Why we focus on infrastructure

Infrastructure in the Grande-Anse is limited at best.  On previous medical missions we have referred people to Port-au-Prince to get medical care that cannot be provided in the region.

Since the earthquake, Port-au-Prince no longer has the capacity to take most of our patients. There has also been a huge migration of people who have fled Port-au-Prince to return to their home villages.  This is adding significant additional pressure to the already stretched infrastructure in Jeremie, the Department capital.

We believe that if we build the capacity to provide care locally, we can improve our treatment programs and make it easier for our patients to get care.  This has the added benefit of reducing the cost of care as well. Improving the infrastructure will also help create jobs, enabling Haitians to find work that allows them to support their families and break the cycle of poverty.


Club Foot

Clubfoot is a congenital deformity that affects approximately one per 1,000 births. This deformity, if left untreated, it can result in a significant disability which impacts upon the individual’s ability to walk. Neglected clubfeet impose crushing physical, social, psychological and financial burdens on the individual, who is then condemned to the downward spiral of deformity, disability, dependency, demoralization, depression, and despair. Worldwide, neglected clubfeet are the most serious cause of physical disability from musculo-skeletal birth defects.

Children with physical disabilities are quite often socially and economically disadvantaged.  Educational opportunities are reduced through selection bias and because of transportation difficulties.  Employment opportunities are reduced for similar reasons.  In addition, mothers of children with physical disabilities have to spend more time looking after them and therefore have less time for their other children or for domestic, agricultural or economic activities.  This can result in a reduced standard of living for the entire family.

There are three major reasons why clubfoot often goes untreated in Haiti. 1. The clubfoot deformity is not recognized at birth: Many birth attendants, particularly in rural areas, are unaware of the clubfoot deformity and the need for early treatment. 2. When recognized, there is no treatment available: Even when identified, the absence of trained orthopaedic or general surgeons in many of the parts of Haiti can result in treatment being unavailable.  3. Inadequate treatment: Many orthopaedic officers and other primary care physicians have not had an opportunity to upgrade their skills over the years in the management of the clubfoot deformity.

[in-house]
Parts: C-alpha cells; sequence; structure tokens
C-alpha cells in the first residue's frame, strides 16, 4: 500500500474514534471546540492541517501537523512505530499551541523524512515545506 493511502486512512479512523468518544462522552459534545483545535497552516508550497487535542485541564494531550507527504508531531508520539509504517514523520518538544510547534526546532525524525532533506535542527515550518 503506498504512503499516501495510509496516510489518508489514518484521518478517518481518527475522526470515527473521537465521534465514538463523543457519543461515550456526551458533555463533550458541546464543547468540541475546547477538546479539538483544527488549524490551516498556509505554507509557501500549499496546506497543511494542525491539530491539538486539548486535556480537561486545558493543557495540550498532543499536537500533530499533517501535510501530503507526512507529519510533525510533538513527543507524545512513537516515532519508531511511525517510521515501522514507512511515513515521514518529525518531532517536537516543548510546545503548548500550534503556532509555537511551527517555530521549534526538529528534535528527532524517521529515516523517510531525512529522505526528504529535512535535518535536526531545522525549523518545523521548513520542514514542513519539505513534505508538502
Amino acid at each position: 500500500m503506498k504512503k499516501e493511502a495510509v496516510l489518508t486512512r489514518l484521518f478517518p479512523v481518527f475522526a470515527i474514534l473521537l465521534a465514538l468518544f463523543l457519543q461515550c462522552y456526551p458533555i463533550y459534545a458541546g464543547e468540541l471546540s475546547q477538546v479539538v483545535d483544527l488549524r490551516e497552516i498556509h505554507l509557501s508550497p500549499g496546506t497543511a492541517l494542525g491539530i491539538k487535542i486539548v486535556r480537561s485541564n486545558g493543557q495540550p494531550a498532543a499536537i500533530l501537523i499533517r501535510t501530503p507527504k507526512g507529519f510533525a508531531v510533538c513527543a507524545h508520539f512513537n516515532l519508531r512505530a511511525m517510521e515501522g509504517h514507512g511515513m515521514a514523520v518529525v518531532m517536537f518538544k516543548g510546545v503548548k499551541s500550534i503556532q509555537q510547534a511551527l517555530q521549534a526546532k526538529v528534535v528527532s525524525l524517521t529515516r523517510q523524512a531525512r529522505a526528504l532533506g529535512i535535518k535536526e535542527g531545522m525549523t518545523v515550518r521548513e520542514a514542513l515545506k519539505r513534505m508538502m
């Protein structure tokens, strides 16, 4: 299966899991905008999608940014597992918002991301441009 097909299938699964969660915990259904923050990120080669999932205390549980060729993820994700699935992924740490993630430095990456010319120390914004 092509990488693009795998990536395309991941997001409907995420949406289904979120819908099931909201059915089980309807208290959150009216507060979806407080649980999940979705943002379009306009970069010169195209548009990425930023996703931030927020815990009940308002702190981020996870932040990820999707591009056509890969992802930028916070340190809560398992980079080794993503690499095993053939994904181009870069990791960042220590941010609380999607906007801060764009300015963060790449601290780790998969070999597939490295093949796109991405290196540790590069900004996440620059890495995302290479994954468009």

Health and Education for Haiti began our club foot program to build the capacity to treat this condition in the Grande-Anse.  We had been sending all of our club foot patients to Port-au-Prince for treatment.  The patient and their family were required to endure the 12-hour one way trip every two weeks to get the treatment required.  Our goal is to enable the treatment close to our patients so they don’t have to travel extensively.  Also, we are training the nurses and midwives in the region to identify club foot at birth, so treatment can begin immediately.
Our program has become more important since the devestating earthquake hit Haiti.  Our main provider in Port-au-Prince was severely affected, and does not know when they can provide care again.  We also don’t want to send our patients into Port-au-Prince as it will cause additional stress on the infrastructure there.


Water Sanitation

Lack of clean water and sanitation services is one of the major root causes of disease and death in underdeveloped nations. Many villages use untreated water, and lack disease-preventing sanitation practices.

Health and Education for Haiti is committed to motivating communities around water and sanitation issues.  We are educating community members, seeking to nurture and utilize a grassroots community movement around water initiatives–all the while increasing access to stored water and treatment.

We have built clean water cisterns and also provided filtration systems in some of our areas.  There are two types of filtration systems we supply: a small ceramic filter suitable for family use and larger bio-sand filters that are for communities.  We get our filtration systems and training from Pure Water for the World.